I learned about book conservation in the Book Arts program. And I applied for the position as a student assistant in the book repair unit and worked there for a year. I learned so much working with circulating books and materials, which afforded me clarity to my professional goals to work as a book conservator. So I applied immediately when I learned that there was an opening for student technician in the conservation lab.
What has surprised you the most about working at the library?
It surprised me how accommodating it is to work as a student employee in a library. For example, the conservator and the staff in the conservation lab are always open to teach students new treatment methods, they also encourage us to practice and experiment. It is not just about working, but also about learning. I also find the library to be very accommodating to people who visit the library. The conservation lab often assists students and classes from different departments for book related researches, we also show visitors how the lab works, therefore building a community that loves and values the book.
What is the most interesting or weird thing you have come across?
Last semester I made an enclosure for a movable atlas from 1874 by G.J. Witkowski that shows the structure and functions of the brain, the cerebellum, and medulla oblongata. The movable parts are very intricate and well crafted. It was so fun to discover layers after layers and look into the brain through a drawing from the 19th century.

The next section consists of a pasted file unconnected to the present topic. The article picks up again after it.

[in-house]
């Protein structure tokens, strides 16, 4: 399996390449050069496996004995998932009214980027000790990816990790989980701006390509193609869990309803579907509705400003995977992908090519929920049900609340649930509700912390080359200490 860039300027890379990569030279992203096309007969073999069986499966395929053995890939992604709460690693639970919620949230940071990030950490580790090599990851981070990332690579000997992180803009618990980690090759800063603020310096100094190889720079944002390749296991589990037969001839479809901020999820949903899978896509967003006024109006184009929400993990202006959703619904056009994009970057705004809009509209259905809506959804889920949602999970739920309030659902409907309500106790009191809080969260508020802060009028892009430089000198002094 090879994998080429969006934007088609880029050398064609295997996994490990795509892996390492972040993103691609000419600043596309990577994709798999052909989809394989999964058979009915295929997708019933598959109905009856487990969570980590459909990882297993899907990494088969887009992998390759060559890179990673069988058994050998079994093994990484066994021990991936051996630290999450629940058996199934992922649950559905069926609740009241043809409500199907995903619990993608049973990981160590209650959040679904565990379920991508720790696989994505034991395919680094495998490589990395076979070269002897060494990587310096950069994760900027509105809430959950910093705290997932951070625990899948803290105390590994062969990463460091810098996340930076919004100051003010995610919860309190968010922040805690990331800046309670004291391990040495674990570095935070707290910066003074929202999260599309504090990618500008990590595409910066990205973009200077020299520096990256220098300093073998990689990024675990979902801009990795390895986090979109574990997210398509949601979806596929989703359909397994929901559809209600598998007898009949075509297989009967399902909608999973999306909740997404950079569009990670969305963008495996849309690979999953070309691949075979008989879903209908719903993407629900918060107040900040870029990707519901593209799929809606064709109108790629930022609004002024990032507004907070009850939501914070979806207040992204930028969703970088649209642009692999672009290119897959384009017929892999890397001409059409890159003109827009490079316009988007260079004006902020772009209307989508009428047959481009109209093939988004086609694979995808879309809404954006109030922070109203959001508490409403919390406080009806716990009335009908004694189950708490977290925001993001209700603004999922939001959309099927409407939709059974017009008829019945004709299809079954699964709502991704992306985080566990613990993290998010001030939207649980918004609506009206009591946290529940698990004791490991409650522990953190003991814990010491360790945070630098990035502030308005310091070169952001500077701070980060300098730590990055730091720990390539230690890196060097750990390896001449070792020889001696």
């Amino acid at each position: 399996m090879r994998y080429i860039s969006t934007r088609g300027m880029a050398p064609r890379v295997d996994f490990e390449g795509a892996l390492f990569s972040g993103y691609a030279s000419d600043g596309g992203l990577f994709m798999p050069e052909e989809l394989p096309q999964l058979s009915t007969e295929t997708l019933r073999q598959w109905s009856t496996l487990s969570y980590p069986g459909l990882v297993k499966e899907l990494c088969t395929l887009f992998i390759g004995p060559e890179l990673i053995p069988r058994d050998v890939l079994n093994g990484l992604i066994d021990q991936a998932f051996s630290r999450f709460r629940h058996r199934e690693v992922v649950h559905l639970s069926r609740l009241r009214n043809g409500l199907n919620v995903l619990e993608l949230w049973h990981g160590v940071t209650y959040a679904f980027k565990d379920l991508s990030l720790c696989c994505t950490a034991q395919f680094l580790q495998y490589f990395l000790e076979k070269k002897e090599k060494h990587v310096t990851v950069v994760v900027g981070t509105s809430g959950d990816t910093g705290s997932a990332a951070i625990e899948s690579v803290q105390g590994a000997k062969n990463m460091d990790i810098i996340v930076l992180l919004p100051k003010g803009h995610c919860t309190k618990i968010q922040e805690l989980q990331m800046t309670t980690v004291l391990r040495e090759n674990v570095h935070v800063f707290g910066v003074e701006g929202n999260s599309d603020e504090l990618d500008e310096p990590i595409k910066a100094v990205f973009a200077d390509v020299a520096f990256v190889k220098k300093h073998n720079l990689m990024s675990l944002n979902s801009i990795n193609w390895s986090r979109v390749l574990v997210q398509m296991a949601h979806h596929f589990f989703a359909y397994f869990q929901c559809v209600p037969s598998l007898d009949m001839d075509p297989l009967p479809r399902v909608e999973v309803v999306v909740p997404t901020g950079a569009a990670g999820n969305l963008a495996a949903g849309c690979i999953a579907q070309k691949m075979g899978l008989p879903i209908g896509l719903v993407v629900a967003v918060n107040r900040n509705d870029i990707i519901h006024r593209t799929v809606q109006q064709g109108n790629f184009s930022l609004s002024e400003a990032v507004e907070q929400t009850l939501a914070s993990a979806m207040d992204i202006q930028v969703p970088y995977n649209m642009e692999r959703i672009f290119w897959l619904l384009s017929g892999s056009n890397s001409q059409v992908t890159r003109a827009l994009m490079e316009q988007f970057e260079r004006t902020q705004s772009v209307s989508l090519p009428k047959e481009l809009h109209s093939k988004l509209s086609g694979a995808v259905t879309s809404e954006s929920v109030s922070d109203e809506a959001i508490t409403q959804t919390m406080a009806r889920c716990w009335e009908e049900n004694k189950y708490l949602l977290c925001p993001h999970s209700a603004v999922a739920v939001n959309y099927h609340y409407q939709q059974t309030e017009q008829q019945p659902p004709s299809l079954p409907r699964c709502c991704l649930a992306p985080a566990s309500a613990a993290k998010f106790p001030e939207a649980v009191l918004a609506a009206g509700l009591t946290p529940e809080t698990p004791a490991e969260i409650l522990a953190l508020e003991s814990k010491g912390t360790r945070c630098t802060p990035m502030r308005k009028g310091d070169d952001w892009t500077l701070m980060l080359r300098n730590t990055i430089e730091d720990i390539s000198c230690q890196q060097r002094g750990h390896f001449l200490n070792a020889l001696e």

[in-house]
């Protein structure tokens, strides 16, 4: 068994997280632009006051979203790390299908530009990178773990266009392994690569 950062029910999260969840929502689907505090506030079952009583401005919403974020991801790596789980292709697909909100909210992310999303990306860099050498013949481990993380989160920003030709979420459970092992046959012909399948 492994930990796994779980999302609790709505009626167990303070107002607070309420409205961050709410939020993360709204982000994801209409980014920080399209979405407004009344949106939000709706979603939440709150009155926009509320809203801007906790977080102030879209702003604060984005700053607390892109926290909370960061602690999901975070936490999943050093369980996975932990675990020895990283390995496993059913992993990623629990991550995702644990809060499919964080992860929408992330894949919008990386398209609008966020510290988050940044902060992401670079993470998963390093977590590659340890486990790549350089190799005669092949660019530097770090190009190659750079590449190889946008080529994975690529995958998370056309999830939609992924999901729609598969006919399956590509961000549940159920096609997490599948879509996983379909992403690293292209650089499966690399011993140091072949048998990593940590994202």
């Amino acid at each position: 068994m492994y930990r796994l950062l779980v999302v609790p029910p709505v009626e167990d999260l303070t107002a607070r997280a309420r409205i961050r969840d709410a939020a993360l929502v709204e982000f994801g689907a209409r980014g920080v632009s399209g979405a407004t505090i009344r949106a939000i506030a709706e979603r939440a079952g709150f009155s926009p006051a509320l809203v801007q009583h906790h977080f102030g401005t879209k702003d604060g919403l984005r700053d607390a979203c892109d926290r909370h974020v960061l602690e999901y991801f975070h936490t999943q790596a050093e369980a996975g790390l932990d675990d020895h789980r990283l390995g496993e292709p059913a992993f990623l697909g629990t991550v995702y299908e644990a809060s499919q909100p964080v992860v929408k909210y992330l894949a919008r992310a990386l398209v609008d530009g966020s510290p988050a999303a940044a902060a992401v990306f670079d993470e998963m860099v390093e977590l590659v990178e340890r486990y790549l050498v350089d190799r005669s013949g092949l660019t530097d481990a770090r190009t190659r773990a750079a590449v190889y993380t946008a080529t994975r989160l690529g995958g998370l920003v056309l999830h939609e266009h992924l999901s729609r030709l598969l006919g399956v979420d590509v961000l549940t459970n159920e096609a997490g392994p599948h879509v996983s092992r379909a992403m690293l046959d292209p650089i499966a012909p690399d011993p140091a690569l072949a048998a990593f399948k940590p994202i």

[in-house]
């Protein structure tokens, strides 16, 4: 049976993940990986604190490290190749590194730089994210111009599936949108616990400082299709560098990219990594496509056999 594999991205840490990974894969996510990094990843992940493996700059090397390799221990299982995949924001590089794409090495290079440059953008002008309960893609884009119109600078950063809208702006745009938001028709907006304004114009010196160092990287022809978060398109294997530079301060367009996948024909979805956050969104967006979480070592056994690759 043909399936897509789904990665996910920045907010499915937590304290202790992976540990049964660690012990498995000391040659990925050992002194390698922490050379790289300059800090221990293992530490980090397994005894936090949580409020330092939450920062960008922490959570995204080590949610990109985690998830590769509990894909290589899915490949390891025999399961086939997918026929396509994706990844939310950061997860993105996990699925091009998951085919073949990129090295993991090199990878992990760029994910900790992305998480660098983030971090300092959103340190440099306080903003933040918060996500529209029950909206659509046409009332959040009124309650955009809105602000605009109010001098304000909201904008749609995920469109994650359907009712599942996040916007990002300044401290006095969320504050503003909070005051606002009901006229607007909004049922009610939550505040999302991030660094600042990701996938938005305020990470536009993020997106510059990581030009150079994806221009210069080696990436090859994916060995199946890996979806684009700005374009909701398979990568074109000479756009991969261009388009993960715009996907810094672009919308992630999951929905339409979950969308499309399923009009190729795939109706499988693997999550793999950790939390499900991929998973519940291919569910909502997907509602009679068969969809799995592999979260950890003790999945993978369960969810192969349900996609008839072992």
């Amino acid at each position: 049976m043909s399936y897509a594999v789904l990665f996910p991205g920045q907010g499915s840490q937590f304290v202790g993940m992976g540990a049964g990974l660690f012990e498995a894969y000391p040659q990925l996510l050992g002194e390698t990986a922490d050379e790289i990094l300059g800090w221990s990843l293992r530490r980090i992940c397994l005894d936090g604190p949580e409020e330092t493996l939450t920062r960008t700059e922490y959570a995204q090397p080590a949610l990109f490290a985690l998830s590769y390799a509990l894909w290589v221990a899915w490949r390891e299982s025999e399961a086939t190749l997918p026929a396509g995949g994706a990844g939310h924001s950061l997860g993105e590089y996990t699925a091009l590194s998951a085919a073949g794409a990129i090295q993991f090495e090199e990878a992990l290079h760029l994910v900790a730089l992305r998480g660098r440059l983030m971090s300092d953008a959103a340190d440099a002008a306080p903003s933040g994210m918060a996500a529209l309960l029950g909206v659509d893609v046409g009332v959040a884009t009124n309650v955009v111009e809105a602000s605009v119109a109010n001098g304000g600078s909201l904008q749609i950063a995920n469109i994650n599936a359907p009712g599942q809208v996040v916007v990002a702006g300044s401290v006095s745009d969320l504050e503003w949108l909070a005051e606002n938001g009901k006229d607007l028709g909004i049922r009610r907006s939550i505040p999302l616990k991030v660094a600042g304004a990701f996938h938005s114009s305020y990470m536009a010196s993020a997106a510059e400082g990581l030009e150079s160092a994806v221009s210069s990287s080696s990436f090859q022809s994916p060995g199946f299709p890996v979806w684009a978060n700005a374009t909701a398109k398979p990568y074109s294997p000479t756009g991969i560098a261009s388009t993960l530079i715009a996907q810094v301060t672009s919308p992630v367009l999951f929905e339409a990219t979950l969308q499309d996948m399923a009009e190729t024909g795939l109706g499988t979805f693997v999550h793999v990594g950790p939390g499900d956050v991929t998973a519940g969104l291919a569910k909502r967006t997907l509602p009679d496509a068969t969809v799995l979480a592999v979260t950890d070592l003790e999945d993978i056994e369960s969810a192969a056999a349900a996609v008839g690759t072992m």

How do you think working in the conservation lab will impact your future?
Working in the book repair unit then in the conservation lab allowed me to gain hands-on experience and to hone my craftsmanship as a bookbinder; it also expanded my exposure to both circulating and non-circulating books and materials. I learned not only technical repairing skills, but also how to make treatment decisions regarding different materials, and how to work with people from small to large projects. These are important skills that I could carry to the professional world as I work my way to be a book conservator.
When you are not at work or class what are you most likely to be doing?
I am trying to get better at photography recently, so I bring my camera with me everywhere and look for interesting things to photograph. I also like to go out for walks and hikes. But most days I enjoy staying home alone reading or watching movies.
What was the last movie you saw?
I saw The Guernsey Literary and Potato Peel Pie Society on a plane and it was a nice way to start a trip.
Since you work at a library here’s your obligatory book question: what are your 5 desert island books?
I would bring One Hundred Years of Solitude by Gabriel García Márquez, Last Evenings on Earth by Roberto Bolaño, The End (尽头) by Tang Nuo (唐诺)(I read all of his books repeatedly, too bad there’s no English versions), Legend of a Suicide by David Vann, and Primeval and Other Times by Olga Tokarczuk.
The Preservation and Conservation Department are delighted to congratulate Dong with her momentous achievement, and we eagerly anticipate seeing what this gifted student does in the future. With that, her supervisor Giselle can have the last word, “Dong’s just a delight to have in the lab. She has a generous spirit and she laughs at all my jokes!”